She said: “I am heavily pregnant. I’m 37 weeks now. When I found out the salon had to close the first thought was stress, panic, and what is going to happen to my clients. We closed early. We have about 30 to 40 clients a day so that is a lot of footfall and I had a real concern about safety.”
Claire and her team have been busy getting the salon ready to welcome back her valued customers. With the rearrangement of the salon to allow social distancing, the introduction of PPE, risk assessment and team training, Claire is ready for the influx of people who are desperate for a haircut after the long months of lockdown.
Claire adds: “The guidelines are good. We have posters up with the guidelines on them and I have held a team meeting to carry out a risk assessment and explain to the staff what is expected of them.
“Hand sanitisers have been installed and everywhere has been thoroughly cleaned.
“There are face coverings and shields for the staff and we will provide coverings for the customers if they would prefer to wear them. We also have gloves and aprons for the staff.
“We are advising people to make appointments but if there is a ‘walk in’ I have been advised that I don’t have to turn them away.”
'Clients and staff will feel safe in our salon'
Edinburgh Hair and beauty salon That Rosie Glow is preparing to open for business on July 15 after almost four months of closure. A number of safety measures will be in place to help prevent the spread of Covid-19 when the business opens.
The salon has already installed clear screens between each treatment station, and at the reception desk.
Customers and staff will be asked to wear face coverings, and customers will be requested to visit the salon alone where possible, and arrive on time rather than early to reduce time spent in the waiting area.
They will have to keep their coats and belongings with them instead of them being hung up by staff, and there will be no magazines or refreshments available.Each station and any equipment used will be thoroughly cleaned between customers, and clean towels or gowns will be used with each one.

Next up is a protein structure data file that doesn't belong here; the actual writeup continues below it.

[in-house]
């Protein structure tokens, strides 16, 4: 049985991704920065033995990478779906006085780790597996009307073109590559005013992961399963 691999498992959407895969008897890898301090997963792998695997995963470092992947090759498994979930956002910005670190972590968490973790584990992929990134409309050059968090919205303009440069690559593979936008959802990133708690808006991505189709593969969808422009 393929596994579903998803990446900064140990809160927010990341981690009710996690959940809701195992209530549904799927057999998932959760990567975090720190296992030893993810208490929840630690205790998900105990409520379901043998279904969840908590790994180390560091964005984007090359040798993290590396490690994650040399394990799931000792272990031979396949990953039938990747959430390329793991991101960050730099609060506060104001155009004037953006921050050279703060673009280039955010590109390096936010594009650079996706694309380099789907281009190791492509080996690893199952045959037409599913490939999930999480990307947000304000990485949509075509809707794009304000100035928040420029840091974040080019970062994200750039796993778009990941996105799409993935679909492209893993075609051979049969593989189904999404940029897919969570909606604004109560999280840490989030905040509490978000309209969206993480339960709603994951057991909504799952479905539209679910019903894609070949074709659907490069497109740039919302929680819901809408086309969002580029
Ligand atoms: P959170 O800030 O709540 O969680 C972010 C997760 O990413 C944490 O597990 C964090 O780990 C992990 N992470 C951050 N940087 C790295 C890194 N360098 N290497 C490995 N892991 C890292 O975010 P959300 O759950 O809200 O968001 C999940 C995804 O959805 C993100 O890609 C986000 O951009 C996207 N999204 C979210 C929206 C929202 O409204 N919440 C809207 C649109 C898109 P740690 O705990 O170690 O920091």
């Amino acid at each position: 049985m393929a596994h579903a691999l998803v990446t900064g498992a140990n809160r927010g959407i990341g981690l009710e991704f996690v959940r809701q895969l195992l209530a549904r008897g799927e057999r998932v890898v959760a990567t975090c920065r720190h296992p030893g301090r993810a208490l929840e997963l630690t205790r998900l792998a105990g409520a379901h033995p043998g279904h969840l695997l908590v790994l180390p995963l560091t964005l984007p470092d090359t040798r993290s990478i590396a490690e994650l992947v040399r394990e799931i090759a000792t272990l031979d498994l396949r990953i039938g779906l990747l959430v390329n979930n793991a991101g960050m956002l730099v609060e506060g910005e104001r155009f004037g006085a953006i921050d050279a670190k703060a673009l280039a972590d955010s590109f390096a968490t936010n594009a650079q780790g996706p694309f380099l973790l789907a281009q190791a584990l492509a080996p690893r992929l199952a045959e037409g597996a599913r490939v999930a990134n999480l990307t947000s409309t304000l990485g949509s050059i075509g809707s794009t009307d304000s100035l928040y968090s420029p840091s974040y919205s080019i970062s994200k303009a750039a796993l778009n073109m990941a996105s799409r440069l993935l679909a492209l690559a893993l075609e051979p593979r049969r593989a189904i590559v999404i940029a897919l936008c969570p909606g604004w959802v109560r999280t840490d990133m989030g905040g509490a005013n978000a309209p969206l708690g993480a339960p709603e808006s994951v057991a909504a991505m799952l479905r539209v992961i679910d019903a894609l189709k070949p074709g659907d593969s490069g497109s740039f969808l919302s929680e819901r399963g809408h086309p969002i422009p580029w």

Salon owner Rosie Fraser said: “We closed on March 23, but we have kept our social media active and positive, and kept in touch with clients.”
The salon, which opened in January 2019, has nine members of staff who are all self-employed. Ms Fraser said she has tried to make the new measures as comfortable as possible, including the screens bearing the salon’s name. She said: “I wanted to make sure the clients and also the staff felt safe coming back, and we also wanted people to feel like it’s a nice experience and not too clinical. In this new normal we will be coming into we wanted to have safety but with style so that women still feel like they are having an enjoyable experience.”
'Orders starting to pick up again'
When lockdown was announced, luxury knitwear company Corgi knew they had the experience to get through the Covid-19 crisis. The Welsh firm – which has a Royal Warrant from the Prince of Wales – has ridden many an economic downturn in its illustrious 128-year-old history. Co-owner Chris Jones, who is great-great grandson of the company’s founder, said: “We take a view that you can get through anything. I think it makes it easier because we’ve been through crises before.”
It helped that the Ammanford-based firm had been through five fantastic years before coronavirus struck. In March they furloughed 50 of their 65 staff but now many are returning as orders begin to pick up. Corgi makes hand-finished wool, cotton and cashmere socks and other knitwear and Chris said: “Normally we run two shifts on the sock machine, so we kept going with one. Next week going back to one and a half shifts – we’re going to have the other knitters coming in some of the time.”
With shops reopening, old customers are beginning to ask for new sales catalogues and Chris expects business to pick up properly in around a month. What has helped the business survive more than anything though was the package of financial help the Government made available.
Chris said: “The furlough scheme has practically saved us. Without it, we’d have been in a lot of trouble or we’d have managed but we’d have had to let a lot of people go.”